By Robert B Andrews MA, LMFT
The USAG sexual abuse scandal has rocked the gymnastics community to its core. Many are questioning what went wrong, while others seek to maintain the status quo.
Certainly, the focus needs to be on healing the wounds that this horrendous abuse has caused and educating coaches, gym owners, administrators, parents, and athletes. Perhaps an overhaul of the leadership body of USAG is in order, as is being called for by many.
Very prominent gymnasts are speaking up. They are courageously vocal about their treatment in the USAG system.
The deeper question that must be asked is what made the gymnastics community vulnerable to this type of abuse? And why was it kept hidden by USAG for so long?
I worked with the U.S.A. men’s national, world, and Olympic gymnasts and teams from 2007 to 2012. I resigned from this position after the London Olympics for what I and others in the system saw as a failure to address key leadership issues that led to poor performances in the 2012 Olympic Games. Unfortunately, these same program deficiencies were still in place for the 2016 Rio Olympics, and the men’s team had another disappointing, almost identical performance.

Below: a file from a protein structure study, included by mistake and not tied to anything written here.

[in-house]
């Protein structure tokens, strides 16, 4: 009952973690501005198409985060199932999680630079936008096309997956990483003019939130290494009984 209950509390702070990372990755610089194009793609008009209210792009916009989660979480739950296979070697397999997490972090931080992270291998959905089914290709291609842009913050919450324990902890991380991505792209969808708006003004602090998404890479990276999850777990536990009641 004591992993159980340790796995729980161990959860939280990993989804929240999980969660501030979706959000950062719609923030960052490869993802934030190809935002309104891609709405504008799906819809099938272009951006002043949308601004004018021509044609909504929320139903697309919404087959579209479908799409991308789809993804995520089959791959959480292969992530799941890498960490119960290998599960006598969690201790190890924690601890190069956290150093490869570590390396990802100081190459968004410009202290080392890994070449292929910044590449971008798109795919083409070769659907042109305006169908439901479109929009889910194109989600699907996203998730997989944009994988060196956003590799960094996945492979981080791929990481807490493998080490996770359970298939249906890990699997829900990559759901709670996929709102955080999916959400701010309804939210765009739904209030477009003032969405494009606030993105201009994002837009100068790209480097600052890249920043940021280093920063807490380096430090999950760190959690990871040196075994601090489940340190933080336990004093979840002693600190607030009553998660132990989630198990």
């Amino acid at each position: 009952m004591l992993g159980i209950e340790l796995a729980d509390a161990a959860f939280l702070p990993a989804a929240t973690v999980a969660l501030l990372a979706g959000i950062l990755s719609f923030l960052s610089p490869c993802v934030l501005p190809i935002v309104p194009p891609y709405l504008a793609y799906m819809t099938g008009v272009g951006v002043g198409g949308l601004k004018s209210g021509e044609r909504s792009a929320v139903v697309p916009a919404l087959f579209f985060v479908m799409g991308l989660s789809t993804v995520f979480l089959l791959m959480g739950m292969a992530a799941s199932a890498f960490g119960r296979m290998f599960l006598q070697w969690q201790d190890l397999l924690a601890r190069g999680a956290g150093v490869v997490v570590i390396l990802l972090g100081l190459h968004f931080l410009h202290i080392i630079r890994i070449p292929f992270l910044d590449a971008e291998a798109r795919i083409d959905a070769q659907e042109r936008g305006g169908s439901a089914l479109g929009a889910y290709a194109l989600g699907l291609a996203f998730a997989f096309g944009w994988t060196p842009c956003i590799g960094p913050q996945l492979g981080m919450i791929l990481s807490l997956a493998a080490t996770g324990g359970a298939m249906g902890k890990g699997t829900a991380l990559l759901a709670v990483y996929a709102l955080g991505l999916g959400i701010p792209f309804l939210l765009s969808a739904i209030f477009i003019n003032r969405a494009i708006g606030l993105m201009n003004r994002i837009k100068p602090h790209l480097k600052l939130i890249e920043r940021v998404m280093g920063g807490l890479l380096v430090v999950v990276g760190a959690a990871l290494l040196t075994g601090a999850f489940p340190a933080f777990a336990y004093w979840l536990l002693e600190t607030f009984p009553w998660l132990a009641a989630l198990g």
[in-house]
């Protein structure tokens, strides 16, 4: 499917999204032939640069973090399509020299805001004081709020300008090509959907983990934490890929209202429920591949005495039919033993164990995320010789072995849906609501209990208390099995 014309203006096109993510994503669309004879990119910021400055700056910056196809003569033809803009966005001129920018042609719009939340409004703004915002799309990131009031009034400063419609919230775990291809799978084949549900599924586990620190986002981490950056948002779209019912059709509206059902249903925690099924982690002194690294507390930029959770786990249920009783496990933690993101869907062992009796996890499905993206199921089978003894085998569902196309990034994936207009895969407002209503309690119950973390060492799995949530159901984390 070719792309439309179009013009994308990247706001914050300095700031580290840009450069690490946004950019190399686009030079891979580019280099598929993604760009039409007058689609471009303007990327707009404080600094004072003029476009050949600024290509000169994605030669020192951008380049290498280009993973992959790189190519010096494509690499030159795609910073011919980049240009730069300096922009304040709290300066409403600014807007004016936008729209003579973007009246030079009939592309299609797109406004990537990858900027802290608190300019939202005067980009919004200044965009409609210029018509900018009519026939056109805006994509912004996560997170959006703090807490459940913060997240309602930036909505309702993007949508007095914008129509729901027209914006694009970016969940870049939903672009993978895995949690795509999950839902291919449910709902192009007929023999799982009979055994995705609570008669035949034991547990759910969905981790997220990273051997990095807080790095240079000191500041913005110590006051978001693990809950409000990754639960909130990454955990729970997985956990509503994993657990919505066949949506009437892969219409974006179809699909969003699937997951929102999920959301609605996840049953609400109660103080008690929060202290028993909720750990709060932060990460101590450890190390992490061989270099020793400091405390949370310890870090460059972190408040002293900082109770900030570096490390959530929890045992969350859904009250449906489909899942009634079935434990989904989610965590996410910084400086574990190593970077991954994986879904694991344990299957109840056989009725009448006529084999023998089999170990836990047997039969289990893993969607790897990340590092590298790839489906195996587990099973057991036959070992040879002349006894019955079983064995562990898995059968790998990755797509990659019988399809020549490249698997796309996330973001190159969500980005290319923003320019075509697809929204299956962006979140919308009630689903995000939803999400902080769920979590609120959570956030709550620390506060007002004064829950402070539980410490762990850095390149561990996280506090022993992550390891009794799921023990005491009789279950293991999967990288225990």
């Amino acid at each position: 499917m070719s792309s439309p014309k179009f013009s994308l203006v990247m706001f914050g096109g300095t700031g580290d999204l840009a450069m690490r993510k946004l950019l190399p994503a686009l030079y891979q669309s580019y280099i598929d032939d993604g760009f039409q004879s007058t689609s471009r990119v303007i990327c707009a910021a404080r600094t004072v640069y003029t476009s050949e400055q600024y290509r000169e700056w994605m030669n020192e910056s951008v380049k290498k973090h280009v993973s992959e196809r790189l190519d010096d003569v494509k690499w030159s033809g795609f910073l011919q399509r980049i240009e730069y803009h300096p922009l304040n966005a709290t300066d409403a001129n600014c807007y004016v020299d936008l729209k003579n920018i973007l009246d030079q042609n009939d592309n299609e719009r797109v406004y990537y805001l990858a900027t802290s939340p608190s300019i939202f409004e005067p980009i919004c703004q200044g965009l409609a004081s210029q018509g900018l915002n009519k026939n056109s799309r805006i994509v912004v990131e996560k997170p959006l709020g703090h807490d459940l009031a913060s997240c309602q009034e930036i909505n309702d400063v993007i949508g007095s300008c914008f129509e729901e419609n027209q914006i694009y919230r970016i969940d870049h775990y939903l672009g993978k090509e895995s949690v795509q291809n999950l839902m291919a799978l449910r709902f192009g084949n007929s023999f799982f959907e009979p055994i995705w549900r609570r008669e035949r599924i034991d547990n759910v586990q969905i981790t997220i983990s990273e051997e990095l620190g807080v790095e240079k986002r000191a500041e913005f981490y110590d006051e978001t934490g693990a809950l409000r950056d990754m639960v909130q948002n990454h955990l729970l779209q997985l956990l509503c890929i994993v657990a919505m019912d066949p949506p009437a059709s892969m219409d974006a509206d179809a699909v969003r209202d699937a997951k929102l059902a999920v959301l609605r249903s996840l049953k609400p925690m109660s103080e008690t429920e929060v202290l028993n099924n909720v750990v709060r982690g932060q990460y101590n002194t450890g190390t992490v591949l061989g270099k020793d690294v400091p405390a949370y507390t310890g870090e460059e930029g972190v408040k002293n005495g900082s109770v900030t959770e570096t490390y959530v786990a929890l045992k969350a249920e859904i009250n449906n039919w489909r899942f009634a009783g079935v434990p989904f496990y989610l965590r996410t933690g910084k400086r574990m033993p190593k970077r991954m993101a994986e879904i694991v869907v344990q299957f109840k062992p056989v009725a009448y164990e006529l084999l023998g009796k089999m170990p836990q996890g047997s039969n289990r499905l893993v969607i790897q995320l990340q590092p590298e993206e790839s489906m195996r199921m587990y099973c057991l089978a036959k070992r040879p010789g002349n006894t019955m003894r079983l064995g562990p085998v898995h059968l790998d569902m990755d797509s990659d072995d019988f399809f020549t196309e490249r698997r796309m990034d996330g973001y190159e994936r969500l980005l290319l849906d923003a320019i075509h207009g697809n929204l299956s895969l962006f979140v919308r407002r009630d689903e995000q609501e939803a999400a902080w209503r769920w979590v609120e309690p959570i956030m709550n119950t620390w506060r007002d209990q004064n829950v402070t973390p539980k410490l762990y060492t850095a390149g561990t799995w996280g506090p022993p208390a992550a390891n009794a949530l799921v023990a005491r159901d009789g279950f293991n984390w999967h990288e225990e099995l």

I worked with Simone Biles for 3 1/2 years before the 2016 Rio Olympics. She has been very vocal about our work together. I did not work directly with the women’s program as I did with the men. But I have worked with many gymnasts in the USA Women’s National Program. From this work, I was able to gain a deep understanding of the inner workings of the women’s system and the culture that was in place.
In my work with gymnasts of all levels throughout the United States and other countries, I have seen many different cultures from program to program and gym to gym.
One disturbing theme I have seen in many, not all, but many gyms and in my individual work with many male and female gymnasts from all over the United States is a culture of disempowerment. [Read more…]